a school has recently purchased 20 laptops that will be stored in a trolley and be used in classrooms. the head wants the laptops to be setup in exactly the same way as the school desktop pc's, with same software, wallpaper, start menus etc.
the laptops obviously have very different hardware to the desktop pc's. i have heard that acronis universal restore works when you wanna clone pc's with different hardware, has anyone used this and got it to work, it doesnt seem as easy as they make out on their website.
i could just setup one laptop and then clone that but this being a school, about 98% of the cd's have been misplaced, lol. oh the joys of working in schools. so is there any easy way of cloning the desktop pc's onto the laptops.
thanks for the advice guys
First question i would ask is What OS are they running?
If Windows XP or Vista if you sysprep an image from the desktops and deploy it to a laptop it will boot up. Then go into the laptop machine remove the desktop drivers and install the laptop drivers and re uplaod the laptop image. You may run into problems wiht Windows installer if you do use the Windows Installer Cleanup Utility that will sort them out.
have read a few sysprep guides and they say that you cannot do it with different hardware, something to do with HAL.
Yes, the [ame="http://en.wikipedia.org/wiki/Hardware_abstraction_layer"]HAL[/ame] might cause a issue. So if all the laptops are all the same you just need to set one up and clone it out, as for the missing discs all you really need is the OS since most manufactures offer the drivers on their websites.
As for the Start menu, wallpapers ect that can be handled pretty easily if your running a windows server as the backend (no idea about mac os/linux servers ect)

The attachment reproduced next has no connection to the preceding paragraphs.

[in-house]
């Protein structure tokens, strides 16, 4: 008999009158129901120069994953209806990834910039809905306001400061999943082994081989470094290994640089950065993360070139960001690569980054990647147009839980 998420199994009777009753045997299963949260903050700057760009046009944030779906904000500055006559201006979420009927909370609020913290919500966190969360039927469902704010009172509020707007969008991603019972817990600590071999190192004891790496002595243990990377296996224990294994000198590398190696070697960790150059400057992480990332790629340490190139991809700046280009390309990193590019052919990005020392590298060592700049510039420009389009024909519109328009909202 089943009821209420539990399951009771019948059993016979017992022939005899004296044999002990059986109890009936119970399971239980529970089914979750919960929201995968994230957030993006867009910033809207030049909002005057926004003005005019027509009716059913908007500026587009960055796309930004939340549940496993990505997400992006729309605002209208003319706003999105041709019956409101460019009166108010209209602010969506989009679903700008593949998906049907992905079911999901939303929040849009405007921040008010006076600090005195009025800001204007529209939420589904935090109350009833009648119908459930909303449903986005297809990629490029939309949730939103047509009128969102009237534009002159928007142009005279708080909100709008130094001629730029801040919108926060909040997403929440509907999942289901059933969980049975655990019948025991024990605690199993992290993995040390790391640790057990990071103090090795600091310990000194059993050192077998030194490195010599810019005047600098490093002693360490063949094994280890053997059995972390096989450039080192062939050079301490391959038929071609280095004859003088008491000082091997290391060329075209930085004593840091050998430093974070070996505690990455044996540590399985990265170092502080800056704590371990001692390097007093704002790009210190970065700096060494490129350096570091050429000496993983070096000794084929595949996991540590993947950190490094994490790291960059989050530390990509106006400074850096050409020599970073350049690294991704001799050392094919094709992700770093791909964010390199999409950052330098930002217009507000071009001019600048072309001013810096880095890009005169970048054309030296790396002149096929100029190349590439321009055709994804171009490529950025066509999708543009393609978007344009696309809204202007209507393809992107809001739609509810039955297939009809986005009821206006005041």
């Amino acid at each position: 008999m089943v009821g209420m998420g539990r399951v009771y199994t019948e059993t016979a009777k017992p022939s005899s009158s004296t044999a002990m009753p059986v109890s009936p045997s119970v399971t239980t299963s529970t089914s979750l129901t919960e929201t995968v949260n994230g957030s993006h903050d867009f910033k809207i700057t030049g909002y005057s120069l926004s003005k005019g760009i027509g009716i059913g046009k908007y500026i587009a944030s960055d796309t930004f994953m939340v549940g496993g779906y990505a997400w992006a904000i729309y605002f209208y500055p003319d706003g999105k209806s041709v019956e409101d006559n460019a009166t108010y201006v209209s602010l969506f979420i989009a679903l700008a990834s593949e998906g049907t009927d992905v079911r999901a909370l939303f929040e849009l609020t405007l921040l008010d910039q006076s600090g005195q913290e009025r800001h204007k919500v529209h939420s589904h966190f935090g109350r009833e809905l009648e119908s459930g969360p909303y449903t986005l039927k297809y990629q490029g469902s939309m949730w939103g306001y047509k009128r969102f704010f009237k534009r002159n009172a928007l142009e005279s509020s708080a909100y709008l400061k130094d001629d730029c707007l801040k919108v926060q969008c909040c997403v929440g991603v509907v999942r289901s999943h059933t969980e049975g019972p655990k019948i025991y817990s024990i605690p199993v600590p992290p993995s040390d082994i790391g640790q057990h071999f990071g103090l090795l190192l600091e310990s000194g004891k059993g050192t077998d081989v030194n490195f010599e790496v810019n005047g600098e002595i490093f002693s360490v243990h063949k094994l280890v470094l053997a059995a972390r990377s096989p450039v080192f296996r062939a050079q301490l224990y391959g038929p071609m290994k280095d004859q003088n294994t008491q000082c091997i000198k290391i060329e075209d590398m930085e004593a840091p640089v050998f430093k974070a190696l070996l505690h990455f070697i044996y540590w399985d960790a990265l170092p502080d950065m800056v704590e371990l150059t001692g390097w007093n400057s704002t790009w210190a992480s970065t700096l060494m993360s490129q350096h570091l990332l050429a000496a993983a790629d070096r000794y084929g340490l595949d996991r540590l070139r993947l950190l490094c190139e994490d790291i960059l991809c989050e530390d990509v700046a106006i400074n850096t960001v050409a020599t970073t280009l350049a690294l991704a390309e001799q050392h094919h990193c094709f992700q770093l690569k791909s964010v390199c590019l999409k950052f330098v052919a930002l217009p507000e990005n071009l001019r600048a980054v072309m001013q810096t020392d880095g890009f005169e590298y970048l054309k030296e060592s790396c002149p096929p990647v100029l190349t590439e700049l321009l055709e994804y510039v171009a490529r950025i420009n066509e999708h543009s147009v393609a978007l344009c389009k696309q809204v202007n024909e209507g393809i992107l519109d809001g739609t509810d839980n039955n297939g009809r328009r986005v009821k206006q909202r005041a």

I'm guessing the missing CDs are not drivers but the software that needs putting on the machines and this is often not replaceable (although some companies will ship you a replacement CD if you can prove you bought the package; they may charge a nominal £10-£20 fee)
It won't help now, but for the future, make sure that when any new software is bought a copy of the CD is put on a server and install it from there. You can then lock the CDs away knowing that you will probably never need to touch them again!
It's certainly worth just taking your existing machine, sysprepping it and then putting an image on the laptop; it might just work. One thing to watch for is SATA drivers - check in the BIOS to see that the settings are the same (ie if your desktops are set for IDE emulation then change the laptop to match; if the desktop is AHCI then do the same on the laptop)
As far as I know there are 7 different HAL.DLL's each one has a different name in the installation set, however these are renamed to HAL.DLL after the pnp detection phase.
Once your hardware has been through this process the installer copies the correct version of HAL.DLL to the OS and renames it to hal.dll
This is what makes the cloned image only suitable for hardware that shares a common hardware abstraction layer.
As most modern cpu's are dual core or hyperthreaded (or both) most systems use the Multiprocessor HAL nowadays so there seems to be less of an issue between HAL layers now than there was a few years back.
Acronis and BESR both intterupt the restore process and allow HAL detection to overcome this.
In Win2k you used to be able to change the HAL by booting from the CD and pressing F5 (NOT F6)
This would invoke a HAL selection menu before the OS was mounted allowing you to switch the HAL to be used which was a really cool way of making one image run on all platforms.
We also used to restore backups of W2K machines to different HW all the time and use that trick to make it work.
I have'nt got a cd or a system disk to try this with at the moment but I thought XP still had this feature.